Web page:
R-1 Neighborhood Housing District would “accommodate existing housing, encourage compatible in-fill, preserve the streetscape and utilize and preserve on-street parking where lot frontage is narrow.”  Because the R-1 zone “impacts every ward in Jersey City … it is important that this zone acknowledge and celebrate the culture and physical assets of existing communities as well as create high quality, diverse housing types in all neighborhoods that will accommodate the needs of residents.”  

Principal uses in the R-1 Neighborhood District include: residential, houses of worship, civic, parks and playgrounds, essential services, schools, government uses, first-floor commercial, adult day care, assisted living residences, nursing homes, senior housing and public utilities. Among the permitted accessory uses are electric vehicle charging and accessory dwelling units.  Cannabis retailers, however, are banned.

R-3 Multi-Unit Mid-Rise District would “provide for a broad range of multi-unit housing in areas served by arterial streets, mass transit, neighborhood commercial uses and community facilities.  The purpose of this zone is to relate the building to the street and not create the type of development that centers the tower in a sea of parking, disconnecting the building from the street.”  This district would permit “mid-rise buildings of 3 to 8 stories and regulates height and density by lot size.”

R-4 Multi-Unit High-Rise District would allow retail sales of good and services and offices.  

R-2 Multi-Unit Attached Housing District (4 stories or less) would “recognize the existing pattern of housing development and promote compatible infill development.”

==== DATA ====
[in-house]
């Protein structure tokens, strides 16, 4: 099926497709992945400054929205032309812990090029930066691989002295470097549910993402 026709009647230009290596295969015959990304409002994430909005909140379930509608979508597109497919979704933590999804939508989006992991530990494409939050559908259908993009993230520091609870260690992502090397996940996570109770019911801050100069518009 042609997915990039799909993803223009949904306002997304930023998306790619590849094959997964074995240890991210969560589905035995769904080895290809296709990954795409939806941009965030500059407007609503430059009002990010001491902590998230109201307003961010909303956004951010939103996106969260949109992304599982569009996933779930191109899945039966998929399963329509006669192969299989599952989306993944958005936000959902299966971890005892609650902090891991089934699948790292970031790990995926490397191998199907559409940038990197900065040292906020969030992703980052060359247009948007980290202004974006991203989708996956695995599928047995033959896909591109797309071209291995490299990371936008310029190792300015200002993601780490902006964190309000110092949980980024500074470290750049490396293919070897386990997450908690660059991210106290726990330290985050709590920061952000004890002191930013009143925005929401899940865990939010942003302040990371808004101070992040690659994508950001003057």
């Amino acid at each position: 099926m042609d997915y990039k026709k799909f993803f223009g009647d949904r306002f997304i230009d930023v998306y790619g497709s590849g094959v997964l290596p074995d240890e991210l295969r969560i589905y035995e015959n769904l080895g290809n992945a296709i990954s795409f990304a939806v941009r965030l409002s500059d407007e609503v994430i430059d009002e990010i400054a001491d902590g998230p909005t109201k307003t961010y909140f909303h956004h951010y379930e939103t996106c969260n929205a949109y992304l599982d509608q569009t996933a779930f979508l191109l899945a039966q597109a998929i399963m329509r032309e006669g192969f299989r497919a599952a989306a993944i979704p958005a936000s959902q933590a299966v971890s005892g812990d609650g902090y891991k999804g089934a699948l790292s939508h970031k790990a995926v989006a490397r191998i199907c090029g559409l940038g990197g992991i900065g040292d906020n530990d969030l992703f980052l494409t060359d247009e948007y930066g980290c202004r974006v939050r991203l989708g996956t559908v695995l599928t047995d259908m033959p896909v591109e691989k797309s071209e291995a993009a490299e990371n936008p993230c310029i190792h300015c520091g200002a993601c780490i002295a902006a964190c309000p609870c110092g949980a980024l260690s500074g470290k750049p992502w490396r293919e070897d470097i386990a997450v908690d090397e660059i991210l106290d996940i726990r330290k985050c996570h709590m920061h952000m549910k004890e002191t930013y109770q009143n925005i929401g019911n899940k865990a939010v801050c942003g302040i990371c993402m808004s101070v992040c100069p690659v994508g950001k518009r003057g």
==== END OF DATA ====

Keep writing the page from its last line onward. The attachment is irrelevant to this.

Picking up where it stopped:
R-3 Residential Commercial District (narrow lots, 3 and 4 stories) would supplement existing principal uses with ground floor retail sales, cafes and professional and medical offices along Baldwin Avenue and Coles Street.

NC-2 Neighborhood Commercial District (6 stories or less) would “recognize the importance of neighborhood business districts and provide ground floor commercial in mixed-use buildings to promote walkability, increase pedestrian safety, pedestrian scale aesthetics and environmental performance.”  This district would also allow hotels, banks (no drive-thrus), restaurants, theaters and museums, governmental uses and parks and playgrounds.

NC-3 Neighborhood Commercial District 3 (110 feet or less) would “foster the development of a vibrant and accessible citywide activity district that is a center of commerce and civic activity.  It functions as a local and regional destination for business, retail, education, government services, entertainment and transportation.”  It also permits “residential” uses but these are not defined.  “No on-site parking is required … on lots less than 10,000 square feet.”

For more details on bulk and design standards governing each district, along with a map showing locations of each zoning district, residents should visit the city website, locate the agenda for the July 12 council meeting and click on Ordinance 23-076.

Ron Leir has been a journalist since 1972. That includes a 37-year stint as a reporter, copy reader and assistant editor with The Jersey Journal, followed by a decade as a reporter with The Observer in...